Managing Cash Balances

When I was a teenager, we had a dry erase board in our kitchen where we would write funny quotes. One time my brother simply wrote “Money goes away.” He had noticed that even when you seem to have a lot of money, it can disappear without much thought. You are left wondering what happened.

Do you find yourself wondering what happened when you look at your bank statement? When cash gets low, do you get nervous and start cutting expenses? Do you go through your contacts and emails to find lost billings? Do you start calling clients for past due payments? Does low cash ruin your weekend?

On the other hand, are you complacent when you have enough cash? Do you spend money on projects and labor now that you can afford it? With extra cash on hand, is now a good time to expand?

Cash Balance Challenges

Cash balances can be misleading. The balance alone should not be a determining factor for making financial decisions. This is a dangerous way to manage your business.

Why is this dangerous? Here are a few examples of common cash balance problems.

  • Overspending
  • Taxes Due
  • Billing in Advance
  • Collections

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Overspending

Your profits are excellent for the year, and you are excited about the future of your business. The problem is that you seem to have much less cash than the Income Statement in Quickbooks indicates. But your profit is high, so you continue to spend and hire. You have to borrow more from your line of credit to survive.

The first place to look for a problem is on the Balance Sheet in Distributions. Many business owners will take distributions which aren’t typically reported on the Income Statement. You have to account for your draws from this business. Another area might be Property Equipment. Generally Accepted Accounting Principles (GAAP) reports this on your Balance Sheet. Other areas might be Inventory and Accounts Receivable.

Taxes Due

You had the best year ever for your business. You decide to use your extra cash to pay yourself more in distributions and buy more equipment. Your taxes show that you owe more than ever, but you didn’t set aside this cash. You are now in the highest tax bracket because you made so much money. You don’t have enough cash to pay your taxes, and you have to take on debt to pay your tax bill.

Paying more in taxes typically does mean you had a good year, but you have to prepare ahead of time for the tax expense. Consider setting aside up to 40% of your operating profit in a separate bank account.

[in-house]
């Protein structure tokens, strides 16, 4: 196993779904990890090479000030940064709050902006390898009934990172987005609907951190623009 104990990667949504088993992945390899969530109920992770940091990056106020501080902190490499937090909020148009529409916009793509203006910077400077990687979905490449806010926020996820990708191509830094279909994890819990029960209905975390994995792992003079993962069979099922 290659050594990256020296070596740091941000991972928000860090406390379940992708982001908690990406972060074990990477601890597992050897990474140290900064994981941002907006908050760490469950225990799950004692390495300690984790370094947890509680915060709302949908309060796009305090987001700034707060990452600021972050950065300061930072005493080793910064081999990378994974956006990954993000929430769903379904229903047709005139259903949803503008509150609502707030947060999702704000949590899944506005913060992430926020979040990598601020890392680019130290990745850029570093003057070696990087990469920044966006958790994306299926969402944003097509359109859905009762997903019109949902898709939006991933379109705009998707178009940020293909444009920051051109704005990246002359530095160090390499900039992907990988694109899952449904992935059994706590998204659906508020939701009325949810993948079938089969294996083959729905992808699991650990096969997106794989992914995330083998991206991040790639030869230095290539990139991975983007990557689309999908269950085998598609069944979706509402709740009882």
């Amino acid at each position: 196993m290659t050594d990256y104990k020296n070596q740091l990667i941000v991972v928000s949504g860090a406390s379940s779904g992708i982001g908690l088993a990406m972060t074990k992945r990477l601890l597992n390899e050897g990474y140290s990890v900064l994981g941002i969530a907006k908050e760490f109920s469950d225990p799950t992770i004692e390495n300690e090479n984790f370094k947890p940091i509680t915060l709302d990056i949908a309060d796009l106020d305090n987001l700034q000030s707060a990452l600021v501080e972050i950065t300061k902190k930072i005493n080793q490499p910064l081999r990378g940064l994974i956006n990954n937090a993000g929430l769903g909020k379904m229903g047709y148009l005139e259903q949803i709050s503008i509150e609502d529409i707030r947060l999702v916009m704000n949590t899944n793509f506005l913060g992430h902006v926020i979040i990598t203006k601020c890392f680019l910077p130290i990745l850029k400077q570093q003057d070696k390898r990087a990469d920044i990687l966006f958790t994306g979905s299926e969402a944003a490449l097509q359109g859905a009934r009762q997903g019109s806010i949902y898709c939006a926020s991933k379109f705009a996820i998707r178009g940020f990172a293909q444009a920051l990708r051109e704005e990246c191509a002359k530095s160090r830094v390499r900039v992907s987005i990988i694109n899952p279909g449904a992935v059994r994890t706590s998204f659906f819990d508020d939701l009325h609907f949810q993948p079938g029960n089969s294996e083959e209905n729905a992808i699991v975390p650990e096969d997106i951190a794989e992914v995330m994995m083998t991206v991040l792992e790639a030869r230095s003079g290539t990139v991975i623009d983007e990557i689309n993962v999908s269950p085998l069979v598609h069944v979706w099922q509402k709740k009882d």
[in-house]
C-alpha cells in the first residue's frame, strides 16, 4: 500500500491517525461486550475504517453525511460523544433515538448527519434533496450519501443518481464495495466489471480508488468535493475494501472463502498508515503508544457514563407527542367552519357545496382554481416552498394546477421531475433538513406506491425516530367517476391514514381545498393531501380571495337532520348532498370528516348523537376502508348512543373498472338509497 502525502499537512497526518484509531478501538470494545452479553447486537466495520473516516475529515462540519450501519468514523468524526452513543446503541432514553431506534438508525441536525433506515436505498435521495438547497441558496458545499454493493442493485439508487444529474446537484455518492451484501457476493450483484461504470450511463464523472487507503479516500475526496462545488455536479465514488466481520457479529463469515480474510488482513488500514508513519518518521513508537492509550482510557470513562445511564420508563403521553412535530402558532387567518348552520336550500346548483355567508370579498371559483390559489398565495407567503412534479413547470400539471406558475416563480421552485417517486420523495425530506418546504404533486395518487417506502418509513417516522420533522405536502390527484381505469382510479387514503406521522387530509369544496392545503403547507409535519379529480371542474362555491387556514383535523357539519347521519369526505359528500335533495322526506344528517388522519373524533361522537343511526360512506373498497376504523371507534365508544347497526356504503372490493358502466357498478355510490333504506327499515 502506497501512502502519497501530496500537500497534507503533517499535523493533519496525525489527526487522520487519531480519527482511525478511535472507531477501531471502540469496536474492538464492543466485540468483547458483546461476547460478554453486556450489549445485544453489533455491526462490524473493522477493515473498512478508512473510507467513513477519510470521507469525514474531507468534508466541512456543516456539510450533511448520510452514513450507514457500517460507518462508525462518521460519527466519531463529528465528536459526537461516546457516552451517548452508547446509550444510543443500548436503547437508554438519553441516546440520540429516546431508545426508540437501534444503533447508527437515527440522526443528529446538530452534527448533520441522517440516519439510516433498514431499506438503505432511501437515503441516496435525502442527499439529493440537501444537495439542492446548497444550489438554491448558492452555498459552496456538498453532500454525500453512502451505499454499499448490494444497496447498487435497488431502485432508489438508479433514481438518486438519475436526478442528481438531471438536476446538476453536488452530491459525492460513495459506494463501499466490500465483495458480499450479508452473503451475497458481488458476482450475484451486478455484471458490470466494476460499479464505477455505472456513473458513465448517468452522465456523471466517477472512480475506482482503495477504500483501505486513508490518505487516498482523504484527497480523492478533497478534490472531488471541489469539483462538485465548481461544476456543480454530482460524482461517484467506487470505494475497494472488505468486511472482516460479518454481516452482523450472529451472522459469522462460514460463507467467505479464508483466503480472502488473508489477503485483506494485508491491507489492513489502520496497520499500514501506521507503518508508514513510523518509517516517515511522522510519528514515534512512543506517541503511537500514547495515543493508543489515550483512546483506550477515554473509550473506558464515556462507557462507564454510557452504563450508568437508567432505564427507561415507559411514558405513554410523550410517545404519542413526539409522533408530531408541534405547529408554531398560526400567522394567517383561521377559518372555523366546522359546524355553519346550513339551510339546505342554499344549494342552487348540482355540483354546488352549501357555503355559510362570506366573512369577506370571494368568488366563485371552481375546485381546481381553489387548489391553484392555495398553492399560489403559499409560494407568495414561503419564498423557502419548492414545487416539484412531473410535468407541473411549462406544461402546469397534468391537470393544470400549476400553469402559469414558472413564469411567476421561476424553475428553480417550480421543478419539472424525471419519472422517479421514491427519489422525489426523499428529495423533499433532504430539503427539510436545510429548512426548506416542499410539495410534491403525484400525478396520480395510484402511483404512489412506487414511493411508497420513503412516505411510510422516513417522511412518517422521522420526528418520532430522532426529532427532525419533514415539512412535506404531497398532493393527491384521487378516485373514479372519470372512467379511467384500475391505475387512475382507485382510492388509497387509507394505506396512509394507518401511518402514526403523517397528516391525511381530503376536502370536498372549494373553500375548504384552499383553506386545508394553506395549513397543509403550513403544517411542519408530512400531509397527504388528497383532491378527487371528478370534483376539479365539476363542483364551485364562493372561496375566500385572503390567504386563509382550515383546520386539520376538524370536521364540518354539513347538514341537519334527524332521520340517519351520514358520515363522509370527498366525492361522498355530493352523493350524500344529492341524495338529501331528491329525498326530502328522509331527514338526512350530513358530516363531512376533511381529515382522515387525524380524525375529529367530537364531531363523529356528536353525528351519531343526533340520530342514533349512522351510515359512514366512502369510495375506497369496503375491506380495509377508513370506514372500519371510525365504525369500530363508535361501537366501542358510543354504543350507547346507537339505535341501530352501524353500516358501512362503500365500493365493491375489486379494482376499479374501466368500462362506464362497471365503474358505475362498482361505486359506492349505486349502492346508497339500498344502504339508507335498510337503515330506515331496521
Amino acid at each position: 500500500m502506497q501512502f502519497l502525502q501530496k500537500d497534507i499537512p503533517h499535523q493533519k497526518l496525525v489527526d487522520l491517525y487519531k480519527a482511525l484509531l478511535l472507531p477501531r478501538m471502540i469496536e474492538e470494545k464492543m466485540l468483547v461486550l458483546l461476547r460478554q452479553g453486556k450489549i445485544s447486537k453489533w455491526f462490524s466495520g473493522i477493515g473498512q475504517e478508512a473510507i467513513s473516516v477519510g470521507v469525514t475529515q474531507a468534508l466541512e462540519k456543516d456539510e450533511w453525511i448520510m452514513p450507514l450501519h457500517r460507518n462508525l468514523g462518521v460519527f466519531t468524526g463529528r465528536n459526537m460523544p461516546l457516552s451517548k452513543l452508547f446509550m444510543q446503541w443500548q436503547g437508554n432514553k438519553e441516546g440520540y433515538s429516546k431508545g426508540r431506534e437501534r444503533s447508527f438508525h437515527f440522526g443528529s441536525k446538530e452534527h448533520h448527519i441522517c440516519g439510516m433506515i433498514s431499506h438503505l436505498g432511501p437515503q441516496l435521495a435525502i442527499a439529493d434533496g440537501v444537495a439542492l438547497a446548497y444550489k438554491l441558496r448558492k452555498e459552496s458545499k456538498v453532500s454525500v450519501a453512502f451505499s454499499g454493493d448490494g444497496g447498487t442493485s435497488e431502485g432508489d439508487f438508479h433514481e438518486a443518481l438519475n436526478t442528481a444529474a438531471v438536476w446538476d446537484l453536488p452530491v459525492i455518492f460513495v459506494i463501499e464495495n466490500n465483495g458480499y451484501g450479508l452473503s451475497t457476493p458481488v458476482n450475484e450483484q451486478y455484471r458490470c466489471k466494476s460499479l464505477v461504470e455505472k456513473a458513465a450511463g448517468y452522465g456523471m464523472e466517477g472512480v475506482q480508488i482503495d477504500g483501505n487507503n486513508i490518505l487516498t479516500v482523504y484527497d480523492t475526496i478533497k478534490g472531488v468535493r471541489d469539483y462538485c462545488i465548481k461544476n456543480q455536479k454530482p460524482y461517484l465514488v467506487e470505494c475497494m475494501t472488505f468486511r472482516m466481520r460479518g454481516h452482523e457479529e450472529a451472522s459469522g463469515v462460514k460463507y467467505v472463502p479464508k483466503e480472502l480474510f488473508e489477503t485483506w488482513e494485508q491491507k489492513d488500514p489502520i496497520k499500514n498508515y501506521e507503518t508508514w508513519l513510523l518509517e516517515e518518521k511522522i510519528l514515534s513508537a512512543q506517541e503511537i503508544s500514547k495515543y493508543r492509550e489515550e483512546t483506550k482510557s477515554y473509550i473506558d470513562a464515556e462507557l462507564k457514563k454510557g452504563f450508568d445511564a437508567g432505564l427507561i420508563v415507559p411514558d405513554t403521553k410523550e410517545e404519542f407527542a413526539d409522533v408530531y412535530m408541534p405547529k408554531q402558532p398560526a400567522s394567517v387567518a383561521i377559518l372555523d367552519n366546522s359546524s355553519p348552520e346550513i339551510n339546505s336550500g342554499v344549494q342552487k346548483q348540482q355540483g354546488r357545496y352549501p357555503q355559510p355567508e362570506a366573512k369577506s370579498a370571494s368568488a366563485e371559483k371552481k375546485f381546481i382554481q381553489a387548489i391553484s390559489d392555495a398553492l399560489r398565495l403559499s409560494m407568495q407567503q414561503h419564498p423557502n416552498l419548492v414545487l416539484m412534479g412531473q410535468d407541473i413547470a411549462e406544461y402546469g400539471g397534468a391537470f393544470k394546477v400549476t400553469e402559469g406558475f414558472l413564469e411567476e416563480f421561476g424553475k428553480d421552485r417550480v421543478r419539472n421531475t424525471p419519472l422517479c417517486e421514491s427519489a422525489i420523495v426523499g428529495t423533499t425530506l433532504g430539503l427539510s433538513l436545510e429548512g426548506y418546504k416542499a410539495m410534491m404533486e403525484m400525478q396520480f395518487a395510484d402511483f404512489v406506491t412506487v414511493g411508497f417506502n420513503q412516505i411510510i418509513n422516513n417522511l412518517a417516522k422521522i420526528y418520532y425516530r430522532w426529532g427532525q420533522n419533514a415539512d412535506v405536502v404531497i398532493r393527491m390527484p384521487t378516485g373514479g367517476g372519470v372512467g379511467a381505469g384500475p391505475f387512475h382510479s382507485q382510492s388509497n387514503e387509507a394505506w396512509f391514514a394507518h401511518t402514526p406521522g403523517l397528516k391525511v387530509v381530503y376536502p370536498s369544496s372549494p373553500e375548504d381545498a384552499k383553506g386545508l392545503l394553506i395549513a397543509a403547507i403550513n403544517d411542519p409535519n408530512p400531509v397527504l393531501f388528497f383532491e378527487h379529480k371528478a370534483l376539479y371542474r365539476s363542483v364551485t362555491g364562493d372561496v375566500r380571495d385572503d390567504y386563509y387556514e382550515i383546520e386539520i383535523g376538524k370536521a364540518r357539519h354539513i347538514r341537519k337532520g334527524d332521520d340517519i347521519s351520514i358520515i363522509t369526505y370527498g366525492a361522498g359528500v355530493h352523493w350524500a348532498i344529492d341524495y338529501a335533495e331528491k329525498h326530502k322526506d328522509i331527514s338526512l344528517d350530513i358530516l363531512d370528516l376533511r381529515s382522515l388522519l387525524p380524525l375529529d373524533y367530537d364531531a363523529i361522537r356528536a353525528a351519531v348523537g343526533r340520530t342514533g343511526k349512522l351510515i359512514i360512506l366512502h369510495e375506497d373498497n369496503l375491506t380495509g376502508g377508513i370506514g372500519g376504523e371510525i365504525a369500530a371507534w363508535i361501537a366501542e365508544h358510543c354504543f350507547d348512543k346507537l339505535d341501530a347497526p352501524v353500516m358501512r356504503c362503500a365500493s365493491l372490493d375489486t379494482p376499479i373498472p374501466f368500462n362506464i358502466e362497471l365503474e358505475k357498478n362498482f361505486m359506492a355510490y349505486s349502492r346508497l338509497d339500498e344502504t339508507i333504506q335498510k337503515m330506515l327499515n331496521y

Billing in Advance

You billed your new client in advance for future work. You purchased equipment and materials for the project and hired contract labor. The project went longer than expected, and you paid more for labor than estimated. You used some of this money to pay for operating expenses to keep your business going. Suddenly you need to purchase a major item for the project, but you don’t have to cash to do so. You have to borrow money to complete the project and provide the service you told the client you would deliver.

Billing in advance is a great idea, but it can make your cash balance look better than it really is. Set up a separate bank account for these types of expenses. Make sure the cash for materials, labor, and product for this project is set aside. Using a separate bank account is a manageable way to easily see where you stand. Understand your true cost so that you can markup the project accordingly. Account for any potential cost overruns.

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Collections

You have been so busy that you have not been consistently billing your clients. You try to catch up and submit your invoices, but you find that some of the accounts are significantly overdue. You don’t have time to call and collect old invoices. Months go by since you submitted the bill. You don’t have any leverage, and you feel that you either have to write it off, send it to collections, or maybe go to small claims court. Who has time for that?

The easiest way to prevent these problems is consistent billing and collections. Bill your customers on regular basis so that they are more likely to approve the invoice. Remember that it is simpler to collect smaller amounts. Collections are easier when you follow up consistently. Who gets paid first? The customer that contacts their clients on a consistent basis.

Managing your Cash Balance

You did not go into business to lose money. You went into business to be profitable and grow. Managing your cash balance can be the key to growing your business.

Cash balances can be misleading. Make sure to separate your bank accounts between profit, tax, operating expenses, payroll, and revenue. If you can learn to manage your cash balances thoughtfully, you will see your business grow profitably.

In the book "Profit First", Mike Michalowicz suggests taking all revenue and putting a percentage into a profit account at another bank entirely. You need to have profits to help you grow and be sustainable, but you need to manage your cash balance at the same time.

If you need any help with managing your company’s cash balance, give us a call. Bender CFO is always happy to help.

Shane Bender

My experience as an Auditor, Controller, Director of Financial Planning & Analysis, and VP of Finance in small, medium, and large businesses over the last 15+ years has given me a unique level of knowledge between accounting and finance. My focus is helping small-to-medium-sized organizations grow by providing them with key information, creating scalable processes, and implementing solutions that will help them grow to the next level.​